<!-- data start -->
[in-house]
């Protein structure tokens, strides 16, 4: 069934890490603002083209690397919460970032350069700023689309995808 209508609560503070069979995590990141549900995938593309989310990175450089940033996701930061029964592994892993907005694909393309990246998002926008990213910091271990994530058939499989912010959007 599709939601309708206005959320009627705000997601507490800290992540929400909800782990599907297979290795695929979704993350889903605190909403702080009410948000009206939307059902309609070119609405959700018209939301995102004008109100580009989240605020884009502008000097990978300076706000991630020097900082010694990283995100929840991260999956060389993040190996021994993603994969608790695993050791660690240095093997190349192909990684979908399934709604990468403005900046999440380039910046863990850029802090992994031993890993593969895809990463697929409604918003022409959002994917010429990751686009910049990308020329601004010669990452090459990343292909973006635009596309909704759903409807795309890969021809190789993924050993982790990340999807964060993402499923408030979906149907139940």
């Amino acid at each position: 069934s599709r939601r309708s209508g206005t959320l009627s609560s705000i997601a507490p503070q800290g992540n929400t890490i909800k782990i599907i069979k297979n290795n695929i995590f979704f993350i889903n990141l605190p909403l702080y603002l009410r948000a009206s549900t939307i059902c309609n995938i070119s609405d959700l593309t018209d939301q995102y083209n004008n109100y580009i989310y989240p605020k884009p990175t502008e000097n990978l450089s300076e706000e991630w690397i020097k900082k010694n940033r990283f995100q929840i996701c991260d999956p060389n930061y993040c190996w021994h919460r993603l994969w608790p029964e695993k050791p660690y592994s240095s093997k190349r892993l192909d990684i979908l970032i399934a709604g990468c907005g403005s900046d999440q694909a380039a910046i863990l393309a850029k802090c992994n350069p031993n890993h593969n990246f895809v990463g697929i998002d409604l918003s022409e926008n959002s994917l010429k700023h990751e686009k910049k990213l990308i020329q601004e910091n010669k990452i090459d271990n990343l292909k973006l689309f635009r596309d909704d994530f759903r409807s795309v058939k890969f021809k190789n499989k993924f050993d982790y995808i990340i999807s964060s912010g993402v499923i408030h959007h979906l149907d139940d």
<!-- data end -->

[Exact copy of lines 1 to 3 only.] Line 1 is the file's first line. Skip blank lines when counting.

[in-house]
């Protein structure tokens, strides 16, 4: 069934890490603002083209690397919460970032350069700023689309995808 209508609560503070069979995590990141549900995938593309989310990175450089940033996701930061029964592994892993907005694909393309990246998002926008990213910091271990994530058939499989912010959007 599709939601309708206005959320009627705000997601507490800290992540929400909800782990599907297979290795695929979704993350889903605190909403702080009410948000009206939307059902309609070119609405959700018209939301995102004008109100580009989240605020884009502008000097990978300076706000991630020097900082010694990283995100929840991260999956060389993040190996021994993603994969608790695993050791660690240095093997190349192909990684979908399934709604990468403005900046999440380039910046863990850029802090992994031993890993593969895809990463697929409604918003022409959002994917010429990751686009910049990308020329601004010669990452090459990343292909973006635009596309909704759903409807795309890969021809190789993924050993982790990340999807964060993402499923408030979906149907139940």
């Amino acid at each position: 069934s599709r939601r309708s209508g206005t959320l009627s609560s705000i997601a507490p503070q800290g992540n929400t890490i909800k782990i599907i069979k297979n290795n695929i995590f979704f993350i889903n990141l605190p909403l702080y603002l009410r948000a009206s549900t939307i059902c309609n995938i070119s609405d959700l593309t018209d939301q995102y083209n004008n109100y580009i989310y989240p605020k884009p990175t502008e000097n990978l450089s300076e706000e991630w690397i020097k900082k010694n940033r990283f995100q929840i996701c991260d999956p060389n930061y993040c190996w021994h919460r993603l994969w608790p029964e695993k050791p660690y592994s240095s093997k190349r892993l192909d990684i979908l970032i399934a709604g990468c907005g403005s900046d999440q694909a380039a910046i863990l393309a850029k802090c992994n350069p031993n890993h593969n990246f895809v990463g697929i998002d409604l918003s022409e926008n959002s994917l010429k700023h990751e686009k910049k990213l990308i020329q601004e910091n010669k990452i090459d271990n990343l292909k973006l689309f635009r596309d909704d994530f759903r409807s795309v058939k890969f021809k190789n499989k993924f050993d982790y995808i990340i999807s964060s912010g993402v499923i408030h959007h979906l149907d139940d």